Countdown to 2015:

More MDG Profiles:   


MDG Profile:

MDG Drive Capitalizes on Earlier Gains

Belarus has already made significant progress in fulfilling its commitment to implement the Millennium Development Goals. This is in part a result of the Government’s long-standing pursuit of policies aimed at the social sector, which began in the mid-1990s – and whose benefits are reflected in Belarus’s consistently high Human Development Indicators (its global HDI ranking was 40th in 1994).

Belarus has also mounted a major drive to harmonise its national development strategies and goals with the MDGs. Its major development plan, the Main Directions of Social and Economic Development of Belarus for 2006-2010, contains a number of MDG-related targets, beginning with the reduction of poverty.

In 2006-2007, Belarus embarked on a series of MDG-related sectoral development programmes. These include the National Programme of HIV/AIDS Prevention for 2006-2010; the National Action Plan to Achieve Targets for SME Development till 2010; the National Comprehensive Programme to Promote Development in Small and Medium-sized Urban Settlements for 2007 – 2010, the National Energy Conservation Programme for 2006-2010, and the Targeted Programme to Cover 25% of Belarus' Energy Needs with Domestic and Alternative Sources by 2012, and the others.

Belarus’s first national MDG Report was submitted in September 2005. The Report, using national statistical data, assessed the country’s progress in achieving the Millennium Development Goals, and proposed a number of specific development targets and indicators.

At the same time, the Report pointed to a number of setbacks that are being addressed on an urgent basis by policy-makers. For instance, by 2004, under-five mortality had decreased to 9.1 per 1,000 live births, which is close to the level of developed countries. However, child mortality in rural areas was found to be twice as high as it is in cities – the result of significant gaps between rural and urban areas in health care.

One example involves the prevention and treatment of tuberculosis, which has been addressed by a broad network of medical institutions and a system of epidemiological control. Yet from 1990 to 2004, the number of deaths attributed to tuberculosis rose by 2.5 times, with rural inhabitants 1.5 times more likely to die from tuberculosis than their urban counterparts.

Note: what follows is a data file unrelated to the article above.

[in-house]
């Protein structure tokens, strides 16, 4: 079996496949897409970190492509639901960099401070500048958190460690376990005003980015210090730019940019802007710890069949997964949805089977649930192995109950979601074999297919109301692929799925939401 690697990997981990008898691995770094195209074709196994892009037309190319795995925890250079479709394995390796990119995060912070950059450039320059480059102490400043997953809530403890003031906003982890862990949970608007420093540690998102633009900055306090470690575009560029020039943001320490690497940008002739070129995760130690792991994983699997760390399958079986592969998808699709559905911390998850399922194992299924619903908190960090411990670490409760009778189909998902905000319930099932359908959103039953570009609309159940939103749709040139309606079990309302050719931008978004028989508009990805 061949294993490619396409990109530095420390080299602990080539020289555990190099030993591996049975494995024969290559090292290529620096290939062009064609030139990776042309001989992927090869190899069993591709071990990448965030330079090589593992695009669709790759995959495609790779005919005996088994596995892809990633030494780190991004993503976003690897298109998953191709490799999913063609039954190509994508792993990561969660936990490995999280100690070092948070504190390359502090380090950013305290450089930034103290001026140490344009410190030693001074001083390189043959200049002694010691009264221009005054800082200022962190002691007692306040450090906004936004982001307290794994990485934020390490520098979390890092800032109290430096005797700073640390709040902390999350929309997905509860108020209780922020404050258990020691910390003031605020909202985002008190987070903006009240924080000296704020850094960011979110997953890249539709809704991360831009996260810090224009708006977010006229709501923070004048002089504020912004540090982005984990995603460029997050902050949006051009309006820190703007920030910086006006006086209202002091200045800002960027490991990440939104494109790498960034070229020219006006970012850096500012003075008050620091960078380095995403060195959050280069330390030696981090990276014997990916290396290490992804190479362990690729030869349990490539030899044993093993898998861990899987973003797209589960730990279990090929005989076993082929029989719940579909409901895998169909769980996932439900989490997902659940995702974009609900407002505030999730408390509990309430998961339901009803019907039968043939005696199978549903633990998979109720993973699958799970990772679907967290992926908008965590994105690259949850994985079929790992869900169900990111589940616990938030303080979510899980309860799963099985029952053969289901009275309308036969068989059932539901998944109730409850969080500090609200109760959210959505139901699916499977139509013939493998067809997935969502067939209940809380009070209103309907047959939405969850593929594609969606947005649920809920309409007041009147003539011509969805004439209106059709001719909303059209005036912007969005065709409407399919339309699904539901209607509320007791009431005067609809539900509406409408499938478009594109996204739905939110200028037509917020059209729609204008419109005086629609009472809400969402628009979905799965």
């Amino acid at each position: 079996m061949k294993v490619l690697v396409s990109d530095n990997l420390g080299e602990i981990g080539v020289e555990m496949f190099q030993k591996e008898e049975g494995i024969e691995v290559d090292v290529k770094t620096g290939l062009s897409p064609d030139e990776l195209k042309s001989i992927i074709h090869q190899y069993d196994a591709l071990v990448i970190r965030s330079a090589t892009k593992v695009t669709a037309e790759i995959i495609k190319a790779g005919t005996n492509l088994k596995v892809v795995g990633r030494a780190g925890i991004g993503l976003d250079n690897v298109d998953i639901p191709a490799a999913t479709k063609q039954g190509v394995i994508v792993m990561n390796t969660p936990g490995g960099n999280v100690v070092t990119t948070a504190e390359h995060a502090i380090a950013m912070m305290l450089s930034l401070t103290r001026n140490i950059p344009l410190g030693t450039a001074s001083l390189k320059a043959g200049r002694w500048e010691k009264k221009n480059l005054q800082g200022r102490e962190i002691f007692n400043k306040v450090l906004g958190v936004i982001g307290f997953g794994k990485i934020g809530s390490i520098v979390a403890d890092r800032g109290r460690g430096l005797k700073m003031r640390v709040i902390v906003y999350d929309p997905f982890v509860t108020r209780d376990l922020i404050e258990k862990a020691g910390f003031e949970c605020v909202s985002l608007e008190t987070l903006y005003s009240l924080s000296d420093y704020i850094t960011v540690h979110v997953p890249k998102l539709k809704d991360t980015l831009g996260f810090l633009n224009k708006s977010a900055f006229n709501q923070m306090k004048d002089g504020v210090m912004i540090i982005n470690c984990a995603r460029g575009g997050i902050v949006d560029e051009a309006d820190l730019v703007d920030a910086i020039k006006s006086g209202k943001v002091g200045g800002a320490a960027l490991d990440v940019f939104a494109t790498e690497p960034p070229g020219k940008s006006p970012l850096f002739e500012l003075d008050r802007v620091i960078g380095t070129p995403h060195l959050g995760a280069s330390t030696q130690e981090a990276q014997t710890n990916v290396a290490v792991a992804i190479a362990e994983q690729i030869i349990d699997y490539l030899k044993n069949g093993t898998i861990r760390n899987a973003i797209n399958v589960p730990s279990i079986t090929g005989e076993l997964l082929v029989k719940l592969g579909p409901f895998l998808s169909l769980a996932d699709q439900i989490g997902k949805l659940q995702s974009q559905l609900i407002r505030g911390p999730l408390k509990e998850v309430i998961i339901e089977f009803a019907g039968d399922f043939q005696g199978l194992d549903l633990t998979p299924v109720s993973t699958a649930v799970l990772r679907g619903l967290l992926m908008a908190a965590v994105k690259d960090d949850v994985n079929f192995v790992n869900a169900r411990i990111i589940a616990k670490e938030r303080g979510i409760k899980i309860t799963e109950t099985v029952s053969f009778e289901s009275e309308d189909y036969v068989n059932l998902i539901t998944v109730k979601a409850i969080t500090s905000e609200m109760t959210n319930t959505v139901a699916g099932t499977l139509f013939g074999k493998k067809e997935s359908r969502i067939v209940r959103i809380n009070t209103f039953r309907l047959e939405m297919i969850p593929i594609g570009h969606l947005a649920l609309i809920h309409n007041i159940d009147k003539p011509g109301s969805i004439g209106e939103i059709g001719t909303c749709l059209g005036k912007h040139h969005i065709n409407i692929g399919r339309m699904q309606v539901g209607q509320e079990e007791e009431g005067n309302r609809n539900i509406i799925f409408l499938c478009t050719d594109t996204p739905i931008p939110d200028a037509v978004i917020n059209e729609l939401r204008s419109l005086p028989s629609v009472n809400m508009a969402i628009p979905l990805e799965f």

In 2007, with support from UNICEF and UNDP, BelarusInfo (DevInfo-based) database comprised of 126 MDGs-related indicators disaggregated to the regional level was developed by the Ministry of Statistics and Analysis and made available to potential users. By September 2008, the second national MDG report is expected to be released.  

Last updated 30 July 2008

Click to learn more about organizations, projects and individuals on the ground from Scientists Without Borders.


View Data Map of MDG Indicator
for this Location

Data Map

Map of Belarus in MDG Monitor

The boundaries and names shown and the designations used on this map do not imply official endorsement or acceptance by the United Nations.

Total population
Surface area
(sq. km):
GDP per capita
(PPP US$):
GDP growth
(annual %):
Human Development Index
(Rank 1 - 177):
Life expectancy at birth
Population below PPP $1 per day
Net enrolment ratio in primary education
(% both sexes):
Carbon dioxide emissions per capita
(metric tons):
Unemployment, total
(% of total labor force):

NOTE: The MDG data presented here is the latest available from the United Nations Statistics Division. The World Bank has recently released new poverty estimates, which reflect improvements in internationally comparable price data. The new data estimates set a new poverty line of US$1.25 a day and offer a much more accurate picture of the cost of living in developing countries. They are based on the results of the 2005 International Comparison Program (ICP), released in first half of 2008. Country-specific poverty estimates will be released by the World Bank in late 2008